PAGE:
Ogoniland Oil Spills clean up will take up to 30 years

Ogoniland @UNEP
Ogoniland @UNEP

The environmental restoration of Ogoniland could prove to be the world's most wide-ranging and long term oil clean-up exercise ever undertaken if contaminated drinking water, land, creeks and important ecosystems such as mangroves are to be brought back to full, productive health. A major new scientific assessment, carried out by the United Nations Environment Programme (UNEP)[1], shows that pollution from over 50 years of oil operations in the region has penetrated further and deeper than many may have supposed.


Over a 14-month period, the UNEP team collected more than 4,000 samples of soil, fish and air, including water taken from 142 groundwater monitoring wells drilled specifically for the study and soil extracted from 780 boreholes and investigated, in depth, 69 of the many hundreds of oil spills in Ogoniland over the past 50 years. UNEP examined more than 200 locations, surveyed 122 kilometers of pipeline rights of way, reviewed more than 5,000 medical records and engaged over 23,000 people at local community meetings.


Oil exploitation in Ogoniland


Ogoniland is a region covering some 1,000 km² in the south-east of the Niger Delta basin. It has a population of close to 832,000, according to the 2006 National Census, consisting mainly of the Ogoni people. The region has witnessed recurrent social unrest during the past several decades over concerns related to oil industry operations and the distribution of its revenue. More than £30bn of oil has been extracted from the area but the majority of people are worse off than before the companies arrived.


Oil exploration in Ogoniland commenced in the 1950s and extensive production facilities were established during the following three decades. These operations were handled by Shell Petroleum Development Company (Nigeria) Ltd (SPDC), a joint venture between the Nigerian National Petroleum Company (NNPC), Shell International, Elf and Agip. Environmental incidents, such as spills and uncontrolled flares, began in the area as soon as the operations began and responses were slow and inadequate. Partly in response to the environmental consequences of oil production, the Movement for the Survival of the Ogoni People (MOSOP) was founded under the leadership of the Nigerian author Ken Saro-Wiwa. Saro-Wiwa criticized oil companies and the government’s oil policy. In 1993 300,000 Ogoni joined a march to demand a share in oil revenues and greater political autonomy. As a consequence of the ensuing violence, oil exploration and production activities in Ogoniland ceased in the same year.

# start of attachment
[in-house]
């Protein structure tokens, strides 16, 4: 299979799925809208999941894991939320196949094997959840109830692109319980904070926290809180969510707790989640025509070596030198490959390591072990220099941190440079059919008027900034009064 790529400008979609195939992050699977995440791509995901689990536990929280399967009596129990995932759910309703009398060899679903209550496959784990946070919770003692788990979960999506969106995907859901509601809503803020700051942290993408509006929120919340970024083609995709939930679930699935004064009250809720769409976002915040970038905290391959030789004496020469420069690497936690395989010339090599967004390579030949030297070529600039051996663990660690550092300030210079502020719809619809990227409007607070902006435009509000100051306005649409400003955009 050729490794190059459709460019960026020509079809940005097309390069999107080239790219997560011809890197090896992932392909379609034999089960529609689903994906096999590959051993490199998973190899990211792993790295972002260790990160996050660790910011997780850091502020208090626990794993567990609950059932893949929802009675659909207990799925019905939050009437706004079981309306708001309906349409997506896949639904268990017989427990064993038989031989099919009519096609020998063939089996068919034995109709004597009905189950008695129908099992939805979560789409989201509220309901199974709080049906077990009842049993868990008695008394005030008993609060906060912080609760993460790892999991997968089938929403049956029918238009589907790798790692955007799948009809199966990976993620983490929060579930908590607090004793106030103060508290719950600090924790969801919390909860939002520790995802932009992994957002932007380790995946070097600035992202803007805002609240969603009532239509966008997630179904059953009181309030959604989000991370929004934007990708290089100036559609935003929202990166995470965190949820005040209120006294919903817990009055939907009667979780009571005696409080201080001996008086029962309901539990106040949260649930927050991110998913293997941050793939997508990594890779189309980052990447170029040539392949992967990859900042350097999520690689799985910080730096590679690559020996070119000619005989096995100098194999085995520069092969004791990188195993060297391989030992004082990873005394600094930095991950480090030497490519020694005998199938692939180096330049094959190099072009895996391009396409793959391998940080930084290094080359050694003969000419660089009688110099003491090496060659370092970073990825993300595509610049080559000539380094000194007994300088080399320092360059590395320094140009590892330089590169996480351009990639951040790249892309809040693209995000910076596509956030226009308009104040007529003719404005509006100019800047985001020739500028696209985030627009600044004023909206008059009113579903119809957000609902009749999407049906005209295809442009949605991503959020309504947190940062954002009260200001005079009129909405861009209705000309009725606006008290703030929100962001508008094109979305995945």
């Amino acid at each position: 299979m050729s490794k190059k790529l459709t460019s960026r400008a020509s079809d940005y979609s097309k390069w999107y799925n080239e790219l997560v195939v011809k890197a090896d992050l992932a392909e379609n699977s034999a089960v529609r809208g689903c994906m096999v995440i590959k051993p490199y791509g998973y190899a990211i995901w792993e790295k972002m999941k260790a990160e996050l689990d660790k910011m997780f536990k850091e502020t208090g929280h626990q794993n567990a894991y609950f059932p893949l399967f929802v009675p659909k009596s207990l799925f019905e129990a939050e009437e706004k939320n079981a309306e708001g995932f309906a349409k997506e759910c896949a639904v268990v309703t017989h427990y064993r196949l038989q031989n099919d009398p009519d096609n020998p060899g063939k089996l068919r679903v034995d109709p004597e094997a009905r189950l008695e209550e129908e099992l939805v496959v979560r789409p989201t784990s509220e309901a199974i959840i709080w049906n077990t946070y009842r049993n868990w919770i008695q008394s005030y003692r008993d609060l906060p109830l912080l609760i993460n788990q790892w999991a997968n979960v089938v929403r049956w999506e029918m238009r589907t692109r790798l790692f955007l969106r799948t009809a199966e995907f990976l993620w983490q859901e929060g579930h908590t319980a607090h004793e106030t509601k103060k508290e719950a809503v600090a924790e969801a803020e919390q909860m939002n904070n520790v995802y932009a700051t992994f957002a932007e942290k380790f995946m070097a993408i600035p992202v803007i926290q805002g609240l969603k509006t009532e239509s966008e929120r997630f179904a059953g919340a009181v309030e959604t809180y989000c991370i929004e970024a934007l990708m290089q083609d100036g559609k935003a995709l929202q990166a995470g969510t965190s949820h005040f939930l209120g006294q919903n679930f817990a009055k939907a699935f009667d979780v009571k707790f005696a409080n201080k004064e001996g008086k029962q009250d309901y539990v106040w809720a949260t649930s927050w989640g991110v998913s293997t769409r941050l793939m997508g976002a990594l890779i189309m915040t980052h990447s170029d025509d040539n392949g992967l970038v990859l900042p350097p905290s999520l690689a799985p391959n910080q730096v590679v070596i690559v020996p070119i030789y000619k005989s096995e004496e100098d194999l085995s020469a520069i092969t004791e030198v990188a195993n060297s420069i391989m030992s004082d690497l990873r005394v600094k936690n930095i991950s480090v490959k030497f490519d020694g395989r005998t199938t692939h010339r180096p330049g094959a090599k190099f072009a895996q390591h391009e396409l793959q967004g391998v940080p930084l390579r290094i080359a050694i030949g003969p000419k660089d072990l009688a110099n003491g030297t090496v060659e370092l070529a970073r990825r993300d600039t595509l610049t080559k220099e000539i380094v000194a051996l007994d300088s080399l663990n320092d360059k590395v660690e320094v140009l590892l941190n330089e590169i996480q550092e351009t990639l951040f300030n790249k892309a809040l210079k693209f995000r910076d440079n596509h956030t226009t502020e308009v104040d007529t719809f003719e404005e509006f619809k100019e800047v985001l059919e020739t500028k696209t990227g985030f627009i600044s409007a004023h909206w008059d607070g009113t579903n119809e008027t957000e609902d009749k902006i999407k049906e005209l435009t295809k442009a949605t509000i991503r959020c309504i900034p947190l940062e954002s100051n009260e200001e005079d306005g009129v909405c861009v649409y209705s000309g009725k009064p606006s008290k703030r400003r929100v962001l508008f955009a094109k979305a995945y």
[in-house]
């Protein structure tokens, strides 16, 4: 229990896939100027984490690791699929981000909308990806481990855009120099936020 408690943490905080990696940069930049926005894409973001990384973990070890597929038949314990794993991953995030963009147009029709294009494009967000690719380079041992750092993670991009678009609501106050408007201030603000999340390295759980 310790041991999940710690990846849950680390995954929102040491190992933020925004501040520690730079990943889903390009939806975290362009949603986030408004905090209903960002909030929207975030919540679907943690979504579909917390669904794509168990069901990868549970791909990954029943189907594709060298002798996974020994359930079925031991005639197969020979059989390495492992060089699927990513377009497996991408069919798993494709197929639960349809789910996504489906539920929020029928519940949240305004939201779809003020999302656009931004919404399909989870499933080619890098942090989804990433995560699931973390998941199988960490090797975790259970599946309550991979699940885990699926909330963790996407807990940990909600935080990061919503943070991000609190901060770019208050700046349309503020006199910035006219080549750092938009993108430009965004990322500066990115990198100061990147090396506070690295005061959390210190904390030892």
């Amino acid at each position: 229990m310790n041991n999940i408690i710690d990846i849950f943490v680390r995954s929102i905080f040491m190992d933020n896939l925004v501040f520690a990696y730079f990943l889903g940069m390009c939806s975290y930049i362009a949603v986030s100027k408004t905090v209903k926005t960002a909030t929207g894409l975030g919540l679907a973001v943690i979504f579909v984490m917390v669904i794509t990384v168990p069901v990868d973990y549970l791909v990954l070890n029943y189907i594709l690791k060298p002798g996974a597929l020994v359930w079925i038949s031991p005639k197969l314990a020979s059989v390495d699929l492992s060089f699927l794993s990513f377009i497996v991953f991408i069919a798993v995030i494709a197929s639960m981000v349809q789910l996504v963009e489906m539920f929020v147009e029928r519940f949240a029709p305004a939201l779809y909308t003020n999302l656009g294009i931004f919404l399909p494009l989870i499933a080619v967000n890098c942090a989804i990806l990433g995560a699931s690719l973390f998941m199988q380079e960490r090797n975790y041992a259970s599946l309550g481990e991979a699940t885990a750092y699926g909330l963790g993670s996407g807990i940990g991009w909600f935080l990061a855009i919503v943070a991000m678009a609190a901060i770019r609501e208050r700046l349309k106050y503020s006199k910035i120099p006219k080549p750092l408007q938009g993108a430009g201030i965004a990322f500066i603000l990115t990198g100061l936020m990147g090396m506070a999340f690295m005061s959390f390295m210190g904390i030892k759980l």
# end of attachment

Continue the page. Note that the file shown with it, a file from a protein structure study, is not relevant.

The study concludes that the control, maintenance and decommissioning of oilfield infrastructure in Ogoniland are inadequate. While no oil production has taken place in Ogoniland since 1993, the facilities themselves have never been decommissioned. Some oil pipelines carrying oil produced in other parts of Nigeria still pass through Ogoniland but these are not being maintained adequately. Consequently, the infrastructure has gradually deteriorated, through exposure to natural processes, but also as a result of criminal damage, causing further pollution and exacerbating the environmental footprint. As a consequence, even though oil operations have ceased in Ogoniland, oil spills continue to occur in alarming regularity.